Alabama state legislature passed a bill that will now require convicted child sex offenders to undergo chemical castration before being released from any type of prison or penitentiary. The bill has passed the initial process and now waits for the final authorization and signature from Alabama Gov. Kay Ivey.
The bill will be officially named HB-379, and was formally introduced by Republican Rep. Steve Hurst. Via WIAT-TV.
Under the terms of the new supposed law, the offender will be required to pay for the consequential procedure, but also stating that the bill will “prohibit a person from being denied parole because of indigency.” Via The Hill.
HB 379 states:
“Under existing law, certain criminal offenses are classified as sex offenses. A conviction for a sex offense against a person under the age of 12 years is a sex offense involving a child. Under existing law, a person convicted of a sex offense involving a child which constitutes a Class A or B felony is not eligible for parole.”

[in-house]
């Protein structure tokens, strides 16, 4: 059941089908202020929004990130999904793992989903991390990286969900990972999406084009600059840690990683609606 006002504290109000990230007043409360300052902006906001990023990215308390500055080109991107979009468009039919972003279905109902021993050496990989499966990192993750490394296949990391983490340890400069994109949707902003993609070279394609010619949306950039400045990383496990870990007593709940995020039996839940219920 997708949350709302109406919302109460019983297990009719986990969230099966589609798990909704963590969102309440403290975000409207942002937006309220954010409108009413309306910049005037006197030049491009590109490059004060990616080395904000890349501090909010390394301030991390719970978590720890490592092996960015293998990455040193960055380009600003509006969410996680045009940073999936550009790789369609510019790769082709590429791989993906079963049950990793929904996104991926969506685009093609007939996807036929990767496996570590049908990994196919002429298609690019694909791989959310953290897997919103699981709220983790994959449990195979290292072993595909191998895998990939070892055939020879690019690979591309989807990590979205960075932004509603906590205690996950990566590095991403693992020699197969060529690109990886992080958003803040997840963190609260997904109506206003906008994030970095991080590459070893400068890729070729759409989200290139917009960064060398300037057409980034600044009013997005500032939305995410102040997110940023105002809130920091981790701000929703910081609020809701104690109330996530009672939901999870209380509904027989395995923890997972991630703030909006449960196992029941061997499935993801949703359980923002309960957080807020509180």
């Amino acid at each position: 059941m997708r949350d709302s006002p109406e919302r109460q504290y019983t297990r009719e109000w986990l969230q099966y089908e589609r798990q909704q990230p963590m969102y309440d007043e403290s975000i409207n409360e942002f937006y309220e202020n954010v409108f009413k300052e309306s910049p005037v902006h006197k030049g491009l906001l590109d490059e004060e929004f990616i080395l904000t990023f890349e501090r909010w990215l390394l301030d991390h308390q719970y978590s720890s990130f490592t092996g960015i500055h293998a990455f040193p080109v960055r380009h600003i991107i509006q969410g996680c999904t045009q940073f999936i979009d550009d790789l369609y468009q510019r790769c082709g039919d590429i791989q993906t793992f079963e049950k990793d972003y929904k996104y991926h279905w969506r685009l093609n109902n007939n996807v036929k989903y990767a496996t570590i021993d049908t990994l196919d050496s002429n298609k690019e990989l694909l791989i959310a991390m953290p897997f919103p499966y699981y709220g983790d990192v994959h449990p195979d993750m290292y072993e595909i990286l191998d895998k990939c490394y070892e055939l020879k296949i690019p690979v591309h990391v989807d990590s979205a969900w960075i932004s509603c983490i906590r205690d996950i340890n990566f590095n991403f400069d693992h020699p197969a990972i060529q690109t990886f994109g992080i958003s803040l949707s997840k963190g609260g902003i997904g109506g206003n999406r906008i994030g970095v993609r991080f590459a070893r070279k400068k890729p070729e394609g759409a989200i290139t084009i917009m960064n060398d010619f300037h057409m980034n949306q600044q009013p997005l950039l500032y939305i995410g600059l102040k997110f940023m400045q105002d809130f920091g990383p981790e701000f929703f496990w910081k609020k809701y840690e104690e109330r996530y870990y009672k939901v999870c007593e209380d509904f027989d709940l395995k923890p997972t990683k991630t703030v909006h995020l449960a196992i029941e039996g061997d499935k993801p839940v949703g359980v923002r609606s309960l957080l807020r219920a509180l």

“This bill would provide that a person convicted of a sex offense involving a person under the age of 13 years who is eligible for parole, as a condition of parole, shall be required to undergo chemical castration treatment in addition to any other penalty or condition prescribed by law."
Alabama State Rep. Steve Hurst spoke to WIAT about some specifics of the legislation, believing the obvious consequences of the proposed bill would deter people from actually committing a sexual based crime against children in the state of Alabama. Via The Hill.
"I had people call me in the past when I introduced it and said, 'don't you think this is inhumane?'” Hurst said of the bill. “I asked them what's more inhumane than when you take a little infant child, and you sexually molest that infant child when the child cannot defend themselves or get away, and they have to go through all the things they have to go through. If you want to talk about inhumane--that's inhumane.”
"They have marked this child for life and the punishment should fit the crime," Rep. Hurst concluded.
If HB-379 is officially accepted into law with the final signature from Gov. Ivey, the bill will be taken into effect on the first day of the third month following passage and approval. Via The Hill.